He asked me the routine questions: How long is your cycle? How long have you been trying? Have you tracked your BBT? And more. When I mentioned my chart, I told him of my concerns and he said he wanted to try something. Then a question I wasn’t expecting: “Which day of your cycle are you on right now?” “Day 5”, I said proudly. “Perfect. I want to try you on a 5-day regimen and then after that, have intercourse on Day 10, Day 12, Day 14 and 16.” This was already more than anyone else had done for us.

Interesting. No more 11, 13, 15 and 17. It seemed so foreign to me all of a sudden.

There was something about it, a feeling I can’t really describe. I just knew. I wasn’t even technically late the morning I ran downstairs in the dark and took the pregnancy test. A positive. I had to blink and just make sure. I was quiet for the very first time. I just sat for hour-long seconds and stared at the little piece of technology I had just peed on that changed my life.

As I walked quietly back into our bedroom and slipped back under the covers, I leaned over to where my husband lay and whispered, “Bryan, I’m pregnant” : The words I had longed to say in two very long years. We hugged, weeping together, unable to really come to terms with the reality of the situation.

It was a Saturday, the 19th of June and the day before Father’s Day; five o’clock and definitely time for dinner. The nurse handed you to me and smiled. I studied your sweet face, counted your fingers and toes and kissed your tiny forehead. You made me a mother and stole my heart. I will never forget that day.

I have loved watching you grow and learn, and despite how hard some stages have been, I decided a long time ago to stop wishing them away and embrace everything. Thank you for reminding me what it’s like to be four.

Oh, and if your brother ever asks about his middle name, just tell him about Dave.

1 day old1 day old

6 months old

1 year

2 years old
He wanted to go outside, but knew he needed socks and shoes. So he put daddy’s on.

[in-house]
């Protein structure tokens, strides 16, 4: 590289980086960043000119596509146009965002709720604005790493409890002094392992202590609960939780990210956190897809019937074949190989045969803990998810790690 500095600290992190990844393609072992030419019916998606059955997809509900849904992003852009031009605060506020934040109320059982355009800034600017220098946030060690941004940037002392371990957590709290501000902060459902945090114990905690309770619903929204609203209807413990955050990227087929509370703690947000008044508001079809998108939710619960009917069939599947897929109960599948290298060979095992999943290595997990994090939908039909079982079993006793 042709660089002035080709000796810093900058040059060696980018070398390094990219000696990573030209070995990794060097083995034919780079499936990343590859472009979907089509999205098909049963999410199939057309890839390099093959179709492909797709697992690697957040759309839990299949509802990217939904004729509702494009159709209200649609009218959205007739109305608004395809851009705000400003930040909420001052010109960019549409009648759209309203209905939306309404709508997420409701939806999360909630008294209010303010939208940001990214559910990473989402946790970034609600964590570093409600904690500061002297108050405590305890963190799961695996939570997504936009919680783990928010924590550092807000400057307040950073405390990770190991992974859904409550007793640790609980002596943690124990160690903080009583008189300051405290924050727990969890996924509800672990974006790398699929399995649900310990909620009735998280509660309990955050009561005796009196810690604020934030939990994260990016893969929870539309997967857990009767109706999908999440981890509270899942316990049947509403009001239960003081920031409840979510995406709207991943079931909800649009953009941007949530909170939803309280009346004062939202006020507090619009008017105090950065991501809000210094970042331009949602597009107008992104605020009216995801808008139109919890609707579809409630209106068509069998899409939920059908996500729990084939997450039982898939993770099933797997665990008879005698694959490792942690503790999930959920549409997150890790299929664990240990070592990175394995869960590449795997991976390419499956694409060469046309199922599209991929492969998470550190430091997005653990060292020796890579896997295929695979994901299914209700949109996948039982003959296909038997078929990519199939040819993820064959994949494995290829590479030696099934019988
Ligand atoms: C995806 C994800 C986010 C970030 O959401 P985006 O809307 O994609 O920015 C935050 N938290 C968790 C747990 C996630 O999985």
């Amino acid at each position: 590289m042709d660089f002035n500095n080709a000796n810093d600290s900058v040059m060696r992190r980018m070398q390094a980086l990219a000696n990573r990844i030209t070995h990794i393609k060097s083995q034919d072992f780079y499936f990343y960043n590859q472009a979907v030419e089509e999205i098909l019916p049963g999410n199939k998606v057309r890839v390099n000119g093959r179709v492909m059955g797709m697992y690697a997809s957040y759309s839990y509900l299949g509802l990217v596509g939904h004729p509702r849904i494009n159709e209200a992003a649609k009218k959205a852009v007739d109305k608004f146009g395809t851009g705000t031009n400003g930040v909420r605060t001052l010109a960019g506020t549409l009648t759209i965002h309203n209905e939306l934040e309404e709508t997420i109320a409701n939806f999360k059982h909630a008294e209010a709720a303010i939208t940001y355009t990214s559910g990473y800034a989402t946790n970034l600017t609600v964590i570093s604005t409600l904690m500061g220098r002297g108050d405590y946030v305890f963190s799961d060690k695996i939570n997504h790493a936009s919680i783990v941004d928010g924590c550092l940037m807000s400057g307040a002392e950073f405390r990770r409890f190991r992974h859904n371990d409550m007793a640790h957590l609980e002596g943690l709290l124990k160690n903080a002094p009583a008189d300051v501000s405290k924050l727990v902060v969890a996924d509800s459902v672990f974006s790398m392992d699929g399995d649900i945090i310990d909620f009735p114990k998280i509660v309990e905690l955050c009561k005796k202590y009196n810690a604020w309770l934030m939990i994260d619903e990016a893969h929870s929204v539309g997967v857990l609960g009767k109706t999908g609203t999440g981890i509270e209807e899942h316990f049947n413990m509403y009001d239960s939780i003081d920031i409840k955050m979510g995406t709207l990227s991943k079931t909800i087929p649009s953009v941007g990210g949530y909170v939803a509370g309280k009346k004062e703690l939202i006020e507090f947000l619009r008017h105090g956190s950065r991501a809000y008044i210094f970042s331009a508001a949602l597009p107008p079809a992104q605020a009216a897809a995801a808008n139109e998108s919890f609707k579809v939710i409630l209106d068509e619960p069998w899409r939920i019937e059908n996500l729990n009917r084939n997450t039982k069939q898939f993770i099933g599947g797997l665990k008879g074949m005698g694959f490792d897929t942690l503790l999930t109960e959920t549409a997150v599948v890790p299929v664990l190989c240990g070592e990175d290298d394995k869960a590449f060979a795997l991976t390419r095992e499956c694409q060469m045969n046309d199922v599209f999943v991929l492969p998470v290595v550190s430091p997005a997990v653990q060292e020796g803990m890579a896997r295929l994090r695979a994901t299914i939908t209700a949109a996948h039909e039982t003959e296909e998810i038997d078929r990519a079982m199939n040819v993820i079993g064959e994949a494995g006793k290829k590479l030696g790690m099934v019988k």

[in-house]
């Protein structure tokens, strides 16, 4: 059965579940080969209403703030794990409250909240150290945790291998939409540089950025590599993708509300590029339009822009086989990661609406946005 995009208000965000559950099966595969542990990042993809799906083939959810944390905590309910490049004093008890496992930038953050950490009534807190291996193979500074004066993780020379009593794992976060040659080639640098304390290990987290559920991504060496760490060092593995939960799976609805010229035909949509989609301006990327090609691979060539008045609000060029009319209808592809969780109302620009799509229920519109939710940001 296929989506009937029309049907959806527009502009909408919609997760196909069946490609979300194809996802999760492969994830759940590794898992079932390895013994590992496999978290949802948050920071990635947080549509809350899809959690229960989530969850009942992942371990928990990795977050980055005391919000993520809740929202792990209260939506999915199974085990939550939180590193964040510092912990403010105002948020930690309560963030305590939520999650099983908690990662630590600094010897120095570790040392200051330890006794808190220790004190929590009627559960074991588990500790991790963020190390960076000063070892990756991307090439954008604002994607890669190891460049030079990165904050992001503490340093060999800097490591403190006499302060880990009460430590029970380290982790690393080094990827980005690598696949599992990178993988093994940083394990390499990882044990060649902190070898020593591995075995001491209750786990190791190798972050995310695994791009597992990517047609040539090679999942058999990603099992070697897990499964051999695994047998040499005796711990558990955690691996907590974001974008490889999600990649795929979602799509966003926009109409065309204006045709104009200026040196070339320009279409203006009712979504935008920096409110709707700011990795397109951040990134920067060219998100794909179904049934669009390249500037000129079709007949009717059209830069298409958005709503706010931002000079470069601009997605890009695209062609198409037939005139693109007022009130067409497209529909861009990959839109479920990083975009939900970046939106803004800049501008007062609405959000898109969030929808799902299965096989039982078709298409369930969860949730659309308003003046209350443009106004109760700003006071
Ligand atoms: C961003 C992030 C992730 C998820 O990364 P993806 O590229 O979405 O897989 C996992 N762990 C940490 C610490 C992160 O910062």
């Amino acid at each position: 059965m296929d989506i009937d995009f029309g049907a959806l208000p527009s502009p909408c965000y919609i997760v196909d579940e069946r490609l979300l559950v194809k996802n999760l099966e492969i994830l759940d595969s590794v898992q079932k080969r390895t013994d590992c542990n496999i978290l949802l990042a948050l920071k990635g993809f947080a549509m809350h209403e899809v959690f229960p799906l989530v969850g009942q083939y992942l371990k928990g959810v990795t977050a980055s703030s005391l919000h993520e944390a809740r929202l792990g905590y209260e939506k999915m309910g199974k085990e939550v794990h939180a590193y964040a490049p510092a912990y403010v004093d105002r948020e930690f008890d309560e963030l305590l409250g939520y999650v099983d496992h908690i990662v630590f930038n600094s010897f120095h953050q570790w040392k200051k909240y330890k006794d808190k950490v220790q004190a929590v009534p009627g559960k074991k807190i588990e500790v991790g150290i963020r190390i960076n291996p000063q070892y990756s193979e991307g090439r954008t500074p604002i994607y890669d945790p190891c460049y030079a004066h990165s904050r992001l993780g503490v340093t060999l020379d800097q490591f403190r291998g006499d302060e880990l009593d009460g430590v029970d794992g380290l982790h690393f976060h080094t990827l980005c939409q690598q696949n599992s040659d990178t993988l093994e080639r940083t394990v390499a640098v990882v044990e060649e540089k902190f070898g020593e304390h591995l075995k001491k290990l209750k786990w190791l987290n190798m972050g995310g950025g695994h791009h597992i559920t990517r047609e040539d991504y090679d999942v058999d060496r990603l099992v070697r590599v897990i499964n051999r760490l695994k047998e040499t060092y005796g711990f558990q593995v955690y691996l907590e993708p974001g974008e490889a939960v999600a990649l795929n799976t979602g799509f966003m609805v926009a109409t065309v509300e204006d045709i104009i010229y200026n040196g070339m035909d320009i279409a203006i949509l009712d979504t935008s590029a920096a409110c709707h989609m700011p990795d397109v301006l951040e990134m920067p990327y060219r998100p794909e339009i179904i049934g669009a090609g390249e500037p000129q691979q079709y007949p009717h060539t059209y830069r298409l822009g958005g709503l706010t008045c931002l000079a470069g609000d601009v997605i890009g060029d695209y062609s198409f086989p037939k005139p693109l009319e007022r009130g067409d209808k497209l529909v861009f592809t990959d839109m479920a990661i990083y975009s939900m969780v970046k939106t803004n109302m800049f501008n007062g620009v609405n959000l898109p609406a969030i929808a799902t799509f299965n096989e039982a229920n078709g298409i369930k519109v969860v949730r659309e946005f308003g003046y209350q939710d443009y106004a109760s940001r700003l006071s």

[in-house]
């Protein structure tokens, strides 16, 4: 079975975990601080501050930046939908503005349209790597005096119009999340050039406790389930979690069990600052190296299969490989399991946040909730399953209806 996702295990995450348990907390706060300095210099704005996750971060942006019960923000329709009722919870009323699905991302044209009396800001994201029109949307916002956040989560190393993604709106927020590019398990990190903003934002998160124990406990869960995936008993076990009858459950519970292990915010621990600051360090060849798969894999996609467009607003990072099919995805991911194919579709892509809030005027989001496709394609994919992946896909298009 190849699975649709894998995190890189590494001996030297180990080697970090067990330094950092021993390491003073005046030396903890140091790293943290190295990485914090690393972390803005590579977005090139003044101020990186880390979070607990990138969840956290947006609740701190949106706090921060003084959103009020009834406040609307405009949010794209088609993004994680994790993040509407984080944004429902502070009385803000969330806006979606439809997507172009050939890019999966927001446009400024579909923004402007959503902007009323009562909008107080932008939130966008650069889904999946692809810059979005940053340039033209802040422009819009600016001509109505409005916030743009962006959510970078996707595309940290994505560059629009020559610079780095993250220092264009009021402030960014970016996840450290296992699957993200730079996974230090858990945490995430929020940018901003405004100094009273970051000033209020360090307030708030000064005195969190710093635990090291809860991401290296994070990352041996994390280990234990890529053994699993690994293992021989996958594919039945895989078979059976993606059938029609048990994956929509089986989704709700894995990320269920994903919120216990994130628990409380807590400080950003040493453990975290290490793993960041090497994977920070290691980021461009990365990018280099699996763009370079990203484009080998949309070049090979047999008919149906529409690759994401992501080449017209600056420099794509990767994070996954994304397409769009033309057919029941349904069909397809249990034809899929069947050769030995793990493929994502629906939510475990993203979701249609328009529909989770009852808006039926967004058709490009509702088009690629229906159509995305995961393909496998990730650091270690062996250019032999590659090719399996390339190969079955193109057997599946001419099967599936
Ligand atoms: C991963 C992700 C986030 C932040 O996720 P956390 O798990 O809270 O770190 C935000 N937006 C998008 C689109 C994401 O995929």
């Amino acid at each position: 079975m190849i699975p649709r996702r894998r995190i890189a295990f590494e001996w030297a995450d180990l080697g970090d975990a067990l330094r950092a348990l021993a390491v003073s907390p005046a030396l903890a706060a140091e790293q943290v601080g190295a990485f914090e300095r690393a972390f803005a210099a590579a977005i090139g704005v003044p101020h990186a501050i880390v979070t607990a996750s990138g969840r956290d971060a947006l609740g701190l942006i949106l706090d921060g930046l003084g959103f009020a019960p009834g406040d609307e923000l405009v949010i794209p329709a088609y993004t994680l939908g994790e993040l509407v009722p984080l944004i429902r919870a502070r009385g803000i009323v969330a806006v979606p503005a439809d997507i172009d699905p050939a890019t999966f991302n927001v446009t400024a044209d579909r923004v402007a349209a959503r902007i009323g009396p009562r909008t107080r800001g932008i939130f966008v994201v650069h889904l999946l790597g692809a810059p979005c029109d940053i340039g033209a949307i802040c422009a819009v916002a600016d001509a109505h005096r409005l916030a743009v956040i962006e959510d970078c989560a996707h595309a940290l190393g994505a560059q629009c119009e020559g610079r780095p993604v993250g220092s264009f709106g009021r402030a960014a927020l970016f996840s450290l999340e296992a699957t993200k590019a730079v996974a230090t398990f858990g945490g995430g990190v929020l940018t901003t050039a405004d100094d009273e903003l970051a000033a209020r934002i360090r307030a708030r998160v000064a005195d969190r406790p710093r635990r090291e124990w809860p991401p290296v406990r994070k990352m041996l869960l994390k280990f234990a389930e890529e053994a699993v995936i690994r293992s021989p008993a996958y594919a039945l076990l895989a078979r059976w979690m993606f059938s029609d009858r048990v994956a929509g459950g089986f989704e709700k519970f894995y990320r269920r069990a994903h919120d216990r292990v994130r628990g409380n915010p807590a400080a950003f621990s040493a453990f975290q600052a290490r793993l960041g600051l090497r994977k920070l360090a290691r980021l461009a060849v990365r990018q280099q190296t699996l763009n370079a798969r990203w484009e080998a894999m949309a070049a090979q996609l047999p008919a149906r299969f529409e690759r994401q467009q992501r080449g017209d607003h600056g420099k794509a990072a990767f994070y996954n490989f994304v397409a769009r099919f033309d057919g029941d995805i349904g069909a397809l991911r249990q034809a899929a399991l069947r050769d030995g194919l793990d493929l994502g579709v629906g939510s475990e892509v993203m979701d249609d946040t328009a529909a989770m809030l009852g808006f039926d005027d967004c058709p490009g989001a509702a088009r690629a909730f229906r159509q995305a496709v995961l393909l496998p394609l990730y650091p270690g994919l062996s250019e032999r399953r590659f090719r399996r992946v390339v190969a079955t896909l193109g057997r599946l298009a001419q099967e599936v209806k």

2 years 2 months
At a OB appointment with me, my last one with Dave before we moved to MT at 27 weeks gestation.

3 years old

4 years old


The Long Road Home

I am now dilated to a 3.  My doctor also stripped my membranes to see if it would move things along for me.  The next available induction day was next Monday, so I have a definite date if things don’t go anywhere before then.  Trouble is, I have to be there at 07:30.  They only set aside 3 spaces per weekday for inducing mothers, to give walk-ins the chance to birth, which I think is totally fair.
We had to go back to Costco, so I could pick up the contacts I’d ordered, so we took a walk around to see if anything would come of it.  At the checkout one of the women there smiled and said, “when’s your baby due?”  I laughed and said, “three days ago.”  Both she and the one right behind the till were a little shocked that they hadn’t taken me in to get me started and we explained about the inducing scheduling.  Then one of them said, “is this your first then?”  And I am just as surprised that I have went overdue as everyone else seems to be, but somehow I was kinda expected it.
I started feeling some contractions coming on in the store, but didn’t take too much notice.  Then about 25 minutes after leaving the doctor’s office I started having some major contractions all within about 6-7 minutes of each other.  Now, bear in mind I had just come from my doctor’s office, and the last thing the medical assistant said to me was, “you know, if you’re having regular contractions 6-8 minutes apart – just go.  Go to the hospital.”  So I kinda had that thought in the back of my mind.  I watched the clock vigilantly from 5:36 p.m. onwards and they were regularly spaced out, all much stronger than last week, for the duration of an hour.  So I thought, ‘why not, the hospital’s right here, may as well go in and see if it’s anything.’
Long story short, the contractions got stronger, same amount of time in-between and then after a while they gradually tapered off and got less intense.  We walked around the ward for an hour to see if that would give any indication of what direction I was headed in and I slowly realised it was probably time to head home.  Again.
I’m actually fine, I’m not concerned or depressed about it at all.  Just really sarcastic.  The baby is fine, his heartbeat is great and the fluid is perfect, everything is fine, my body just isn’t quite ready.
I’m fully expecting Ian to be mad at me for not bringing home brother (he’s having a sleep-over tonight).  But give him a week after he’s here and he’ll be telling me to put him in the trash.